KWIT

Felix Contreras

Carlos Santana turns 70 years old Thursday. It's difficult to wrap my head around that: To me, as to so many other fans, he'll forever be the just-turned-22-year-old grimacing and grooving at Woodstock in August 1969.

Note: This piece is better heard than read. To hear this review and the specific musical moments it references, listen at the audio link.

The other day, while listening to NPR's Code Switch podcast, I heard an insightful story about the new sanctuary movement. It's an informal network of churches across the U.S., all offering refuge to folks who face imminent deportation because of their immigration status.

There are a few lines from the oft-covered song "México Americano" that sum up the experience of millions of folks in the U.S. and have always seemed to me to be the ultimate expression of patriotism:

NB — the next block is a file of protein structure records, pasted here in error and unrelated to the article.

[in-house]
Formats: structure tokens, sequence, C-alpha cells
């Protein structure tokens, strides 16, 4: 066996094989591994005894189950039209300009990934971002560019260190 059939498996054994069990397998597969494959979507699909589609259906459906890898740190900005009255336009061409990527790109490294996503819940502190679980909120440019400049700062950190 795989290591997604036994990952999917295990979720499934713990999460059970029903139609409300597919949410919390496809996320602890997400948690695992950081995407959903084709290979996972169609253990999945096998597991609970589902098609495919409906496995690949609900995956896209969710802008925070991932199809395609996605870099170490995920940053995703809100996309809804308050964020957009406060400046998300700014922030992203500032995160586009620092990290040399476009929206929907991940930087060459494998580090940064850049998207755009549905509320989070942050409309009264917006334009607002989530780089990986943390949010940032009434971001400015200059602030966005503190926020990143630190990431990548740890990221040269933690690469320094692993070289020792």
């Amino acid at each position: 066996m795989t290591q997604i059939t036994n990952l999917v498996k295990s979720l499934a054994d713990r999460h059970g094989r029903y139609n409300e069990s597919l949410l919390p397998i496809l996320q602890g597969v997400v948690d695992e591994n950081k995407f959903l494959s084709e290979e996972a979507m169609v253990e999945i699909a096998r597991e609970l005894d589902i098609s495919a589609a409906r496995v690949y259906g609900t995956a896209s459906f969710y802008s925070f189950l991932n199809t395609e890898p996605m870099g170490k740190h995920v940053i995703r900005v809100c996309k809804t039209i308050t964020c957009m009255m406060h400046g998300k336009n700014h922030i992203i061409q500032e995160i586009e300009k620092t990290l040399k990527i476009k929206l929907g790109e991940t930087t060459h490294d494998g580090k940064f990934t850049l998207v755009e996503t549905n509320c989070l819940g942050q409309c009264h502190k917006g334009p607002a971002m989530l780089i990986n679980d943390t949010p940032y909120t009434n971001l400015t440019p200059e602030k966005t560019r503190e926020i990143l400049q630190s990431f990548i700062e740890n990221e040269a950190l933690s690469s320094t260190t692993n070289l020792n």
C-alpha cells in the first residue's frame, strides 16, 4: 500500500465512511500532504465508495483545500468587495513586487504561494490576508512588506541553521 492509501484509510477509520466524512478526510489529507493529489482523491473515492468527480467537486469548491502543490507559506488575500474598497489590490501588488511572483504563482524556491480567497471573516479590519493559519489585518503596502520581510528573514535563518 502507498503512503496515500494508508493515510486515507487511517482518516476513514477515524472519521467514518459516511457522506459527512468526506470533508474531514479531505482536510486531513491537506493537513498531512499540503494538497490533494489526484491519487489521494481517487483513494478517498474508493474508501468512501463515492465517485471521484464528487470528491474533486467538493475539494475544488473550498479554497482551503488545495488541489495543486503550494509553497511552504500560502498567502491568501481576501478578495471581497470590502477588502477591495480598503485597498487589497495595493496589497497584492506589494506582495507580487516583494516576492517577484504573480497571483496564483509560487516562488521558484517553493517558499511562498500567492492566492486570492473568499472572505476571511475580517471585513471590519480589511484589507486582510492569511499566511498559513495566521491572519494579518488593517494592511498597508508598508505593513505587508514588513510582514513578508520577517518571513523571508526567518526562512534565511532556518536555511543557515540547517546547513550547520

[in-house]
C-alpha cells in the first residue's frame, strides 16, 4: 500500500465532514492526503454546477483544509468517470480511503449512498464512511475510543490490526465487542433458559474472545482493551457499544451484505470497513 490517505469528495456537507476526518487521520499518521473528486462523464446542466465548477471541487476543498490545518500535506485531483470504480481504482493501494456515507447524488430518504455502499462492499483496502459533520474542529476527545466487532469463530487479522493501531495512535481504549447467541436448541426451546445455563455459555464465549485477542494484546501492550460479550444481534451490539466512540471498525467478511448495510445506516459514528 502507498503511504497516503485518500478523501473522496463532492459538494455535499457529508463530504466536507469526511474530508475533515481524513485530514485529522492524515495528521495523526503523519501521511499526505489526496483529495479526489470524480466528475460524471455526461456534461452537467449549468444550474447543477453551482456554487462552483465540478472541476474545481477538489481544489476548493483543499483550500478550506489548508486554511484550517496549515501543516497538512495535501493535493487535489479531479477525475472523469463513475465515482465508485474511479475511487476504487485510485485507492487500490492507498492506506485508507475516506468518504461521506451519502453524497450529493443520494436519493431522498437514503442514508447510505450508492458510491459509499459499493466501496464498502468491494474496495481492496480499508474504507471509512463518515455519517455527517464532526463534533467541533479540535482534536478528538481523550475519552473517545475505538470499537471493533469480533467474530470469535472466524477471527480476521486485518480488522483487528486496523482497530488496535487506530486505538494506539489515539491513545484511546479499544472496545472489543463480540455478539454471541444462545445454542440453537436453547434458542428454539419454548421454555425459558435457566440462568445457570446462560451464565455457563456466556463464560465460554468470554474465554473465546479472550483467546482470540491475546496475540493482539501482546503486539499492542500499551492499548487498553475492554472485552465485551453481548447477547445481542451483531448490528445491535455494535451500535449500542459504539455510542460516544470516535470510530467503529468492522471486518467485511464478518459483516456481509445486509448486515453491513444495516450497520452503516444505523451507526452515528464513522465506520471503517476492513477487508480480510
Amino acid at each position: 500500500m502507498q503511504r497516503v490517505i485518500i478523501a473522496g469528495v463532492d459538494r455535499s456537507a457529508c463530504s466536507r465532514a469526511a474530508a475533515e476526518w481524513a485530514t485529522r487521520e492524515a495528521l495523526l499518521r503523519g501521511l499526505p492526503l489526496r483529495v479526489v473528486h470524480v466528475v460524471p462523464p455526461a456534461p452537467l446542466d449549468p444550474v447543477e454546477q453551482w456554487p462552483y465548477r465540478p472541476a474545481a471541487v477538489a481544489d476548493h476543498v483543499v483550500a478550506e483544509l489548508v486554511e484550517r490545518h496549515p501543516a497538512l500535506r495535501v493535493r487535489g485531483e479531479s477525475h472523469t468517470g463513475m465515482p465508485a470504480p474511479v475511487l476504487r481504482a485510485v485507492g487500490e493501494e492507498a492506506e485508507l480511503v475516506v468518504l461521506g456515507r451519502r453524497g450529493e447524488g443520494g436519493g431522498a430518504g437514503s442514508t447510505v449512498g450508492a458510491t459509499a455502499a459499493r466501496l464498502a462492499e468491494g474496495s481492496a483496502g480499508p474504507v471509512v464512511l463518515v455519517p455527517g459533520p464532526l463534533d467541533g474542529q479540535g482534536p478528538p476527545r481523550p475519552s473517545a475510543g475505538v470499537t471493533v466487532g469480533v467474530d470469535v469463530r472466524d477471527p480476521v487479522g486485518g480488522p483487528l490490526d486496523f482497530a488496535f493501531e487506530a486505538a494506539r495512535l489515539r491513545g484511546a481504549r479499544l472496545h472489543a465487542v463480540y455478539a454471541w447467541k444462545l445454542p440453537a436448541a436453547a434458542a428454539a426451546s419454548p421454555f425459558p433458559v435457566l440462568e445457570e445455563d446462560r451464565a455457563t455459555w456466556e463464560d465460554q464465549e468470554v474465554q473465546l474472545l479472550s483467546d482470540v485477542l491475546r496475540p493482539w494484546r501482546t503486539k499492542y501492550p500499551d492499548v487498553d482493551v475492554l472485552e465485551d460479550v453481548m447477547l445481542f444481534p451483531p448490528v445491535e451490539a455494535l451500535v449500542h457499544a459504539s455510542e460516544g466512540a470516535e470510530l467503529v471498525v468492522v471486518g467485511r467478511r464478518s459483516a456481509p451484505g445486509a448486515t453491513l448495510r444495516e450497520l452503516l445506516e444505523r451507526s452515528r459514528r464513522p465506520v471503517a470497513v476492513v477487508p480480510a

Por mi madre soy Mexicano. (From my mother I am Mexican.)

Por destino soy Americano. (By destiny I am American.)

The artist Helado Negro (Roberto Lange) made a very big impression on me when I first experienced him almost eight years ago. It was a sound I had never quite heard, and I was immediately drawn in; there were layers of synths, percussion that percolated rather than pulsed, vocals that epitomized the world ethereal and lyrics in Spanish and English that floated amidst the music like wisps of smoke.

Danay Suarez is one of Cuba's most underappreciated exports. In March, the vocalist and rapper released a new album, Palabras Manuales, that went criminally under-noticed. It's a strong sophomore effort that showcases Suarez's sophisticated style of rapping and beautiful singing voice, which intertwines itself with her evocative lyrics like a beguiling ocean spray.

Pages